"MORE" All in the Timing
Repertory Actors Theatre

Some things aren't for everyone, and the sequel to ReAct's production of All in the Timing in a past Fringe Festival is no exception. to that rule. Anyone who gets quickly annoyed by repetition should avoid this one, but it might be a good choice for those who have a genuine appreciation for timing and choreography.

Mixing a few Seattle premiere playlets by writer David Ives with some audience favorites from the original All in the Timing, the intent here is to demonstrate that "time has no boundaries, love abounds, words have new meaning," and even stranger things can happen, such as televisions coming to life.

Such demonstrations are deftly executed, if repetitious. They often feature multiple conversations that are delicately intertwined so that timing is of the essence in the performance, and that is meant to be the case in all the skits, although some of them, such as Philip Glass Buys a Loaf of Bread, just get tedious.

The best part is the choreography, which proves many times over that the actors refuse to take themselves too seriously, both while acting and performing the many interludes. These include take-offs of Stomp, Riverdance and more, and they manage to entertain while continuing to showcase the impressive abilities of the refreshingly multi-ethnic cast.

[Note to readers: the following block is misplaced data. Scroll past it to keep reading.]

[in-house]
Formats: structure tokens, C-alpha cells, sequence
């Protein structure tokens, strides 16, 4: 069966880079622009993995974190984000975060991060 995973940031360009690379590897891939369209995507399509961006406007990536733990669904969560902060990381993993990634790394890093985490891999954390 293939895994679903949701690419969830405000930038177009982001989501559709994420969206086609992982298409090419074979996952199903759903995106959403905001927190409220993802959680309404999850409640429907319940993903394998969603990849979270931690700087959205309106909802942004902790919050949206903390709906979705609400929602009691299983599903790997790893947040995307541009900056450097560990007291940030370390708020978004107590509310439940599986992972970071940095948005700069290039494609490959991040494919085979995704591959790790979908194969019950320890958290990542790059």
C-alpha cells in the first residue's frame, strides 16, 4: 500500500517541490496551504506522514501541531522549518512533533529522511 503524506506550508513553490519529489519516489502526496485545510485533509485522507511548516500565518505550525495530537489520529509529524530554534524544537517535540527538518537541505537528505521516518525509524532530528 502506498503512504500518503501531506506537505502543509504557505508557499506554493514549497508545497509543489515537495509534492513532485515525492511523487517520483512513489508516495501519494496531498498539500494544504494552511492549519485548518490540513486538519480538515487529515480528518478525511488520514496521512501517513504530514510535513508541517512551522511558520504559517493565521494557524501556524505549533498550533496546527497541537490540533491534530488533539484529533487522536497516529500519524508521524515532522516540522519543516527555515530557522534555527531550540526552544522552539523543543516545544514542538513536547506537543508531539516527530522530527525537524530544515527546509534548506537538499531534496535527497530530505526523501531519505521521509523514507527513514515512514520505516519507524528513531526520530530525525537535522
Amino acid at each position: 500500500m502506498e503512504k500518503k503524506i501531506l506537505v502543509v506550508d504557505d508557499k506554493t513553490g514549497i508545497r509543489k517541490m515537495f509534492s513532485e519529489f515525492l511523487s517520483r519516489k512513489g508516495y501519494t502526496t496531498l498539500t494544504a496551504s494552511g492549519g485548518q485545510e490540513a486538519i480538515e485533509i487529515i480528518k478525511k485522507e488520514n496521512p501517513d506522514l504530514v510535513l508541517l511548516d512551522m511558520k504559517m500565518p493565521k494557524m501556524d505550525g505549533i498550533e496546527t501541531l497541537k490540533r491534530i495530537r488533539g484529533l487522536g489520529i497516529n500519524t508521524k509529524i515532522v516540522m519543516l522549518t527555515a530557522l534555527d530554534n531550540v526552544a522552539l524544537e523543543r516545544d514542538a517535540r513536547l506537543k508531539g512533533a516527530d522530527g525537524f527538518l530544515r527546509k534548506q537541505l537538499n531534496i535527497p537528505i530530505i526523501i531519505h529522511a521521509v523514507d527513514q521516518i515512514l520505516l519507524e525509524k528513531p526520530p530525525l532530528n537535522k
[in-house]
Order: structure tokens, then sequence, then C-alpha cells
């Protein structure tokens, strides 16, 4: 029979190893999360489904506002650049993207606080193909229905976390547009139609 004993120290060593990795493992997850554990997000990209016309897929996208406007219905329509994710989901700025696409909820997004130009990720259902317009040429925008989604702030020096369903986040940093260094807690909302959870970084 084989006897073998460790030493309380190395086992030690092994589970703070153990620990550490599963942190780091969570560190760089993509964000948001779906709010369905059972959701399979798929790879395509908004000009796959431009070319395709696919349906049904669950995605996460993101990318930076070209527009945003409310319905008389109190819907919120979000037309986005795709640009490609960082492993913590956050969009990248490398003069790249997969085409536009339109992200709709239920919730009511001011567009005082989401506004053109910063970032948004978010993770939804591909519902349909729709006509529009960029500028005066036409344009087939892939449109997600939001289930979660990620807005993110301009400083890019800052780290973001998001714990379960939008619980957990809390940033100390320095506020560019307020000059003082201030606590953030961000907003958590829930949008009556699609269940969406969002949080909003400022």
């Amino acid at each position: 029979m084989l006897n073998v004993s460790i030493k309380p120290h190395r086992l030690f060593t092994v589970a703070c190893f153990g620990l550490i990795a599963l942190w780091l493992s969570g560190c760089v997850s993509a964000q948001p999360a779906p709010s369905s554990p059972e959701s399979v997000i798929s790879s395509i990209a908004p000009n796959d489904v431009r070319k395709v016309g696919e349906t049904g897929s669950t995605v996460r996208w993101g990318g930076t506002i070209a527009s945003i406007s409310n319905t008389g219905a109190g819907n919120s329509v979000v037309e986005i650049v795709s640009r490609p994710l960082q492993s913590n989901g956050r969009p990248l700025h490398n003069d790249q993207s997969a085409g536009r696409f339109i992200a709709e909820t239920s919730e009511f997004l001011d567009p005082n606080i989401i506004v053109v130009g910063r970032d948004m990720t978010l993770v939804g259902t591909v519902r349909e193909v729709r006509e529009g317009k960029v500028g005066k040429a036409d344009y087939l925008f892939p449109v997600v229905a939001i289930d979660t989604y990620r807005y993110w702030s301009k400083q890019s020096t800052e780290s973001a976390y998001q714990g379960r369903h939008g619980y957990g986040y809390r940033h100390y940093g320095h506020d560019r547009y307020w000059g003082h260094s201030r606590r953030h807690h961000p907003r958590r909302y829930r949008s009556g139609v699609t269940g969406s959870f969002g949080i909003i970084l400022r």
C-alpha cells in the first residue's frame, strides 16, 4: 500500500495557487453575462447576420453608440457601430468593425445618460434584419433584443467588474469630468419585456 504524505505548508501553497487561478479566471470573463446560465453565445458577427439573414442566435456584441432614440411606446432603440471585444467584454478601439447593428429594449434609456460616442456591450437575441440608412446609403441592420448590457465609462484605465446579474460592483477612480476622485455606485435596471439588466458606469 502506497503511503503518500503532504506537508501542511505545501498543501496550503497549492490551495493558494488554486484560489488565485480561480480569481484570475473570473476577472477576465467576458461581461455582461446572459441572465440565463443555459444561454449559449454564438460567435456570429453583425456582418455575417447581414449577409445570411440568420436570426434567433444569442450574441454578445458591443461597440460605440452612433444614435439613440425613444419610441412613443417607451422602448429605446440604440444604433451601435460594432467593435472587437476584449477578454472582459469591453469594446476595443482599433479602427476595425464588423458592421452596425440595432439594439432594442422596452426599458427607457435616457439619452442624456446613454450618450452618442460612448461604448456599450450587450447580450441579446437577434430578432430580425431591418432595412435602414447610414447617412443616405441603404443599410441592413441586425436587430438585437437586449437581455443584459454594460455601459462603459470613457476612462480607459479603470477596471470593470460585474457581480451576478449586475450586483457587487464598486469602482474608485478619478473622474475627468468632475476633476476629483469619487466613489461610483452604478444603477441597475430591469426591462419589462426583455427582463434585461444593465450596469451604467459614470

Although there are many lesbian and gay actors in the show - as is the case with many in the festival - the closest thing to gay content is a guy who plays a female nurse, and quite deliberately refers to himself as "a gym teacher from Puyallup wearing a wig." As with most of the rest of the show, it comes off as mildly amusing, if redundant.

-- Matthew McQuilkin

March 16, 2001


© 2001 Seattle Gay Standard. Reprinted with permission by ReAct.

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